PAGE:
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“Double Decanting” – what it is, when to do it and why

Posted on 5th February 2018 by JN Wine

“Double Decanting” – what it is, when to do it and why

As wine merchants, we are asked regularly “should I decant this wine?”, “How long does this wine need decanted for?” and various other queries about the age old tradition of transferring your wine from bottle to decanter before serving.

Decanting serves two key purposes; one is to remove the sediment from an old or unfiltered wine. While the sediment won’t do you any harm, it can make for a rather unpleasant surprise, when you get a mouthful of grape sediment – it also makes a real mess of your teeth. Secondly, decanting wine allows the wine to “breath” – come in to contact with oxygen, which can soften the tannins and allow the aromas to develop.  But what is “Double Decanting”? In this blog, we will aim to answer that question, and help you decide when you should double decant and why.

So, what is double decanting? It’s actually very simple; you decant your bottle of wine into a decanter, rinse the bottle with clean water (only necessary if the bottle has sediment inside) and then decant the wine back into the bottle for serving. This can be done immediately if you wish, or you can allow the wine to breath in the decanter for an hour or so before the second decant.

But what is the point in all this? Well, there are both practical and ascetic reasons to double decant your wines. From a “keeping up appearances” point of view, everyone loves to show off the bottle of Bordeaux or Barolo that you’ve been keeping for a special occasion. Double decanting allows you to serve the wine from its original bottle, while still removing sediment and allowing the wine to breath. Also, double decanting your wine very quickly, if your pressed for time, will almost help to “speed up” the breathing process of a big red, which can be helpful if you have underestimated your dinner party’s capacity for aperitifs or bubbles in advance of dinner.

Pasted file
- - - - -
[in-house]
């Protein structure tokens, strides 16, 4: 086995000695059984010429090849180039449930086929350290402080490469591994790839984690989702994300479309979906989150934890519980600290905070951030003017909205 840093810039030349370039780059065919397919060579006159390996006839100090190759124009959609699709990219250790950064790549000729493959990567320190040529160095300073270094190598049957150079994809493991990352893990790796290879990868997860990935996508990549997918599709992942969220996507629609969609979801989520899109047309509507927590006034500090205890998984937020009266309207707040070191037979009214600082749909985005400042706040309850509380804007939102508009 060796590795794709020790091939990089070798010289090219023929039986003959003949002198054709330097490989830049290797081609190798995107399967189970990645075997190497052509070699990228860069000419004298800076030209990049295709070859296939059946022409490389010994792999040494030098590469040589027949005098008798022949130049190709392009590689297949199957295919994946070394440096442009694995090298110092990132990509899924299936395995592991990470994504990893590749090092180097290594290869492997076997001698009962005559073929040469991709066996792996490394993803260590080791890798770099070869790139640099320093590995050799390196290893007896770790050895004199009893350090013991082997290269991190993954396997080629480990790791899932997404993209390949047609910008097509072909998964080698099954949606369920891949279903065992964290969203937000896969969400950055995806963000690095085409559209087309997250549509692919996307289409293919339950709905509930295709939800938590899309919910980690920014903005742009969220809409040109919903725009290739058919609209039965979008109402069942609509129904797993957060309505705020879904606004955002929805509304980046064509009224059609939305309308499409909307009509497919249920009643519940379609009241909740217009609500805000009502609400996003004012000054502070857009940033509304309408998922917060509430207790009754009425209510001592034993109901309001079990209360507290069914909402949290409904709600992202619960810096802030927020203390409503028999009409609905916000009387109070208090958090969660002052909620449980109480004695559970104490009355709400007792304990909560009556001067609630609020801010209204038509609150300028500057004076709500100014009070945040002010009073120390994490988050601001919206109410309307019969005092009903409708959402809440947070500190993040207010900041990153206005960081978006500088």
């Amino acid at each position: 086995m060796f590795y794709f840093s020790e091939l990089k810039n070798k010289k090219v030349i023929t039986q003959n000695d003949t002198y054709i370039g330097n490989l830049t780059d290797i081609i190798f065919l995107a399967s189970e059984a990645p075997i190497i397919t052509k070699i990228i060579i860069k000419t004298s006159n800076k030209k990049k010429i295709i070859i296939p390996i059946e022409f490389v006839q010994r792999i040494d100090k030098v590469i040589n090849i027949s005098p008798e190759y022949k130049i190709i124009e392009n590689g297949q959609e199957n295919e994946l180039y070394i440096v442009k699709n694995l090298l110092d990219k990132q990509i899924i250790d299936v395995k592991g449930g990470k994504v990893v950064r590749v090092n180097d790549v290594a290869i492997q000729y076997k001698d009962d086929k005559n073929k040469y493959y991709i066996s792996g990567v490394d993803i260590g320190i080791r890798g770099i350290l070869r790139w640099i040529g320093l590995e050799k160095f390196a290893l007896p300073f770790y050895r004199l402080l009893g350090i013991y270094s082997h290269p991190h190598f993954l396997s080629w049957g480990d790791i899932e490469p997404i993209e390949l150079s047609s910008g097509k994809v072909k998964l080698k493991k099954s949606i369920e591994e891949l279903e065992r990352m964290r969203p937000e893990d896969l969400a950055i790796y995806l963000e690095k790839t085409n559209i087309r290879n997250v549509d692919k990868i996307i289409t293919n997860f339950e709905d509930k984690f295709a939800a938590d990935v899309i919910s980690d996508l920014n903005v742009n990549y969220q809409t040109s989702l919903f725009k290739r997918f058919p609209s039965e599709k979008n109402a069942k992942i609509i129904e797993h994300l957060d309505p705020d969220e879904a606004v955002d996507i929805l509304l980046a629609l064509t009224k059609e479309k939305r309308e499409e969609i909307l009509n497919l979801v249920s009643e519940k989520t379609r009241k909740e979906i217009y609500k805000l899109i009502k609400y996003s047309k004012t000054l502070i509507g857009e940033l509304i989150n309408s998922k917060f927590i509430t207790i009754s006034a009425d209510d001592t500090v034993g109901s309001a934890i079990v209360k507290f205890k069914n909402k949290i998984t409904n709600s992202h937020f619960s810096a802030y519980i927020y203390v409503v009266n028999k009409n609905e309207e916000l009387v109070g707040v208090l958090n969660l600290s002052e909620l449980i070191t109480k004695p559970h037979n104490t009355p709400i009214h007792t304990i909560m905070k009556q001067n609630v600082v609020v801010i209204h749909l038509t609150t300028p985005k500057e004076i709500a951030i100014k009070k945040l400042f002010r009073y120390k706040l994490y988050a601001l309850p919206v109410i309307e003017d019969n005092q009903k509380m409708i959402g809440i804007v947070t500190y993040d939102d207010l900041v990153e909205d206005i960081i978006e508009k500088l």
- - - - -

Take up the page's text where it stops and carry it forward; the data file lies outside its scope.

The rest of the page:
Obviously, not all wines need to be double decanted. Bubbles, Light whites, like Italian Pinot Grigio or delicate reds, such as older Red Burgundy will not benefit from decanting, single or double; in fact, it could be detrimental to the wine. There are some wines though, which it works a treat for;


  • Young, Red Bordeaux (Claret)
  • Barolo, Barberesco or Brunello
  • Rich, Full-bodied Reds from the Southern Rhone
  • Australian Cabernet or Shiraz
  • Rioja and Ribera del Duero reds
  • White Burgundy
  • White Rhone, such as Condrieu
  • Chianti Classico
  • Super-Tuscans


An easy rule of thumb; if it’s young and unfiltered, decanting will not do the wine any harm. Trust your instincts; decant when you want, serve when you want. All that matter is that you enjoy your hard earned glass of wine. Cheers!

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